Why can’t you remember what you did when you were drunk?

When exposed to large amounts of alcohol, neurons in the hippocampus produce steroids (shown in bright green, at left), which inhibit the formation of memory. Pictured at right, neurons in the same region of the brain that have not been exposed to alcohol. (KAZUHIRO TOKUDA)

A person who drinks too much alcohol may be able to perform complicated tasks, such as dancing, carrying on a conversation or even driving a car, but later have no memory of those escapades. These periods of amnesia, commonly known as “blackouts,” can last from a few minutes to several hours.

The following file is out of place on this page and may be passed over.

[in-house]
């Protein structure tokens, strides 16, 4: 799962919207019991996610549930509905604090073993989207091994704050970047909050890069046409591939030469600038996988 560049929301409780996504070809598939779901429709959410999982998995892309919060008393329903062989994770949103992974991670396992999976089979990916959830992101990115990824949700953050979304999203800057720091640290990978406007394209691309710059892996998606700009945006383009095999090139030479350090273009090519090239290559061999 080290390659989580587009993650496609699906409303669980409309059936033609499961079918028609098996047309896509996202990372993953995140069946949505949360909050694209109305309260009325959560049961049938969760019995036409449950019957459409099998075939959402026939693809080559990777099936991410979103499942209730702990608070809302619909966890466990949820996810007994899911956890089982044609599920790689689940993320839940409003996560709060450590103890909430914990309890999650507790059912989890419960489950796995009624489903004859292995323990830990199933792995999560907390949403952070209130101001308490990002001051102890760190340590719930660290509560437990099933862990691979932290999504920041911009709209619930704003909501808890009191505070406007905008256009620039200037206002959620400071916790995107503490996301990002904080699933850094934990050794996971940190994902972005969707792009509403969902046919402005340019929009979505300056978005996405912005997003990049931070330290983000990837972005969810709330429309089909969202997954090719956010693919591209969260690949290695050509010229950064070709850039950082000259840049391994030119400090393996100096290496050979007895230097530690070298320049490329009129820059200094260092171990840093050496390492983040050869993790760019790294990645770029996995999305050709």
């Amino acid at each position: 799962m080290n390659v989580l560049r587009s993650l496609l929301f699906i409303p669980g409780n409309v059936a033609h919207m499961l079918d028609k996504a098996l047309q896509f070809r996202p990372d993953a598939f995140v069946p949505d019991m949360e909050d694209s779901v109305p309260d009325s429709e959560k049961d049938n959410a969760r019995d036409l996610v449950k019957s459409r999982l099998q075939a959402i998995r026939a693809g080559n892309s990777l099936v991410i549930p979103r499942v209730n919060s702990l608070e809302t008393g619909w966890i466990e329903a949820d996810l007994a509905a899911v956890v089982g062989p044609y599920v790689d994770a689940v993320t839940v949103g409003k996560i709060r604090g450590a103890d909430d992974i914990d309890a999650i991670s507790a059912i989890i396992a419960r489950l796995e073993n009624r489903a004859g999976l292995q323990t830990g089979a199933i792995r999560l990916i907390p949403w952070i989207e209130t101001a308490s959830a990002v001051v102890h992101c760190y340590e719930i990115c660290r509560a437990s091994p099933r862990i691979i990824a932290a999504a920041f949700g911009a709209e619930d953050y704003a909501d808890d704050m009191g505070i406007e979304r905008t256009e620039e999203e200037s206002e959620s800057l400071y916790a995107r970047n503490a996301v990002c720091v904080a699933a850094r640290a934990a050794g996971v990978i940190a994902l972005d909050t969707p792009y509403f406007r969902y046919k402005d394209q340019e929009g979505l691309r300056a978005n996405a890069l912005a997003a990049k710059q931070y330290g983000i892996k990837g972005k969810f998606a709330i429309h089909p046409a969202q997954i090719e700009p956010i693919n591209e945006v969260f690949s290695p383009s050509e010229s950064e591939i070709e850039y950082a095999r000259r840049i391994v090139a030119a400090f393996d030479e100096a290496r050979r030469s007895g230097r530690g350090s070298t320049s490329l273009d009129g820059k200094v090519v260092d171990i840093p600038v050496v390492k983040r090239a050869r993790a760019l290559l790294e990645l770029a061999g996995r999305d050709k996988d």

Now, at Washington University School of Medicine in St. Louis, neuroscientists have identified the brain cells involved in blackouts and the molecular mechanism that appears to underlie them. They report July 6, 2011, in The Journal of Neuroscience, that exposure to large amounts of alcohol does not necessarily kill brain cells as once was thought. Rather, alcohol interferes with key receptors in the brain, which in turn manufacture steroids that inhibit long-term potentiation (LTP), a process that strengthens the connections between neurons and is crucial to learning and memory.

Better understanding of what occurs when memory formation is inhibited by alcohol exposure could lead to strategies to improve memory.

More here The biology behind alcohol-induced blackouts.

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